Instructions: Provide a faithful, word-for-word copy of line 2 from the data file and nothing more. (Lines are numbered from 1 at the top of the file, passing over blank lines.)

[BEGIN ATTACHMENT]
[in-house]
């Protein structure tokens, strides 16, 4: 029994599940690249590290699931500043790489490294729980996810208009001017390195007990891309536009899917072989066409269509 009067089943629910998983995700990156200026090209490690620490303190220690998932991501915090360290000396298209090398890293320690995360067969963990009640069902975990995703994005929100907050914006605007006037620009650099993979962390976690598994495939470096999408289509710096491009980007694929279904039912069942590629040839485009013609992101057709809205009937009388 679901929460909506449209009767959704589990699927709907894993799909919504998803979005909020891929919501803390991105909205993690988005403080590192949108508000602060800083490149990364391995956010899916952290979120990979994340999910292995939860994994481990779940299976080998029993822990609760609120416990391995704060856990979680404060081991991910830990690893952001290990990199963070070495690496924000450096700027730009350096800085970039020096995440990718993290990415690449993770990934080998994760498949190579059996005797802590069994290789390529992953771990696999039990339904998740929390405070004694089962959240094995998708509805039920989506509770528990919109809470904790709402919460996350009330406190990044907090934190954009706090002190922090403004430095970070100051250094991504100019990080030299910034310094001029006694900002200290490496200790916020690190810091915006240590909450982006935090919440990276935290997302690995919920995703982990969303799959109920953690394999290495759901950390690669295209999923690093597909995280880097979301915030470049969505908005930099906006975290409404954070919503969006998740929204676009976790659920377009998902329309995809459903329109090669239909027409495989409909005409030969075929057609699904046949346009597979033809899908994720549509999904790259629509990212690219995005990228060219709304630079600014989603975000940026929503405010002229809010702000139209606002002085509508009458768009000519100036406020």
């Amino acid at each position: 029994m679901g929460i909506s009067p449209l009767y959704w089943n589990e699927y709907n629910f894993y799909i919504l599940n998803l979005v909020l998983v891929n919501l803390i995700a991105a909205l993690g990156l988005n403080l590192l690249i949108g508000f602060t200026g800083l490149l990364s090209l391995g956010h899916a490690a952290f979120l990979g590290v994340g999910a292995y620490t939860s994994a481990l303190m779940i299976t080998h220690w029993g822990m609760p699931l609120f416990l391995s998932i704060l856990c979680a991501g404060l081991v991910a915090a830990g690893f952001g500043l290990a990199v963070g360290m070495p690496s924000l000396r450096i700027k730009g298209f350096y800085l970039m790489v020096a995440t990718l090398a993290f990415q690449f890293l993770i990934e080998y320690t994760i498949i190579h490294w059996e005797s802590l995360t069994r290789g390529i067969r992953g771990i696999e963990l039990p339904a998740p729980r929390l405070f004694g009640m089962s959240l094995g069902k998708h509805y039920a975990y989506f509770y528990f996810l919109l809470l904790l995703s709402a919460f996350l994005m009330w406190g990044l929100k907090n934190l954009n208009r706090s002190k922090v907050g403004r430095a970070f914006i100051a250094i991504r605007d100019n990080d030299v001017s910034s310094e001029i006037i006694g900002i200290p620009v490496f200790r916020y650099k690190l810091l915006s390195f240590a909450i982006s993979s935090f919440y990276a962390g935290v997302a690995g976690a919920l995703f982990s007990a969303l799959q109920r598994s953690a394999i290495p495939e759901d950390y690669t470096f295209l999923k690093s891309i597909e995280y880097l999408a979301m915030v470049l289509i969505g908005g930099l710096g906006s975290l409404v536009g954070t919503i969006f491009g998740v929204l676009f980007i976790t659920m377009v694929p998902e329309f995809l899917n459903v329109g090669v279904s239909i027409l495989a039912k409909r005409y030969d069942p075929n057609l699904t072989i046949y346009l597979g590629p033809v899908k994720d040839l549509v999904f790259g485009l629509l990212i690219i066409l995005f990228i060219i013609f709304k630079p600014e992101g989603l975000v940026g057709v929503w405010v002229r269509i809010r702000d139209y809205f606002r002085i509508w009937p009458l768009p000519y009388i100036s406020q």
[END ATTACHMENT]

């Protein structure tokens, strides 16, 4: 029994599940690249590290699931500043790489490294729980996810208009001017390195007990891309536009899917072989066409269509 009067089943629910998983995700990156200026090209490690620490303190220690998932991501915090360290000396298209090398890293320690995360067969963990009640069902975990995703994005929100907050914006605007006037620009650099993979962390976690598994495939470096999408289509710096491009980007694929279904039912069942590629040839485009013609992101057709809205009937009388 679901929460909506449209009767959704589990699927709907894993799909919504998803979005909020891929919501803390991105909205993690988005403080590192949108508000602060800083490149990364391995956010899916952290979120990979994340999910292995939860994994481990779940299976080998029993822990609760609120416990391995704060856990979680404060081991991910830990690893952001290990990199963070070495690496924000450096700027730009350096800085970039020096995440990718993290990415690449993770990934080998994760498949190579059996005797802590069994290789390529992953771990696999039990339904998740929390405070004694089962959240094995998708509805039920989506509770528990919109809470904790709402919460996350009330406190990044907090934190954009706090002190922090403004430095970070100051250094991504100019990080030299910034310094001029006694900002200290490496200790916020690190810091915006240590909450982006935090919440990276935290997302690995919920995703982990969303799959109920953690394999290495759901950390690669295209999923690093597909995280880097979301915030470049969505908005930099906006975290409404954070919503969006998740929204676009976790659920377009998902329309995809459903329109090669239909027409495989409909005409030969075929057609699904046949346009597979033809899908994720549509999904790259629509990212690219995005990228060219709304630079600014989603975000940026929503405010002229809010702000139209606002002085509508009458768009000519100036406020």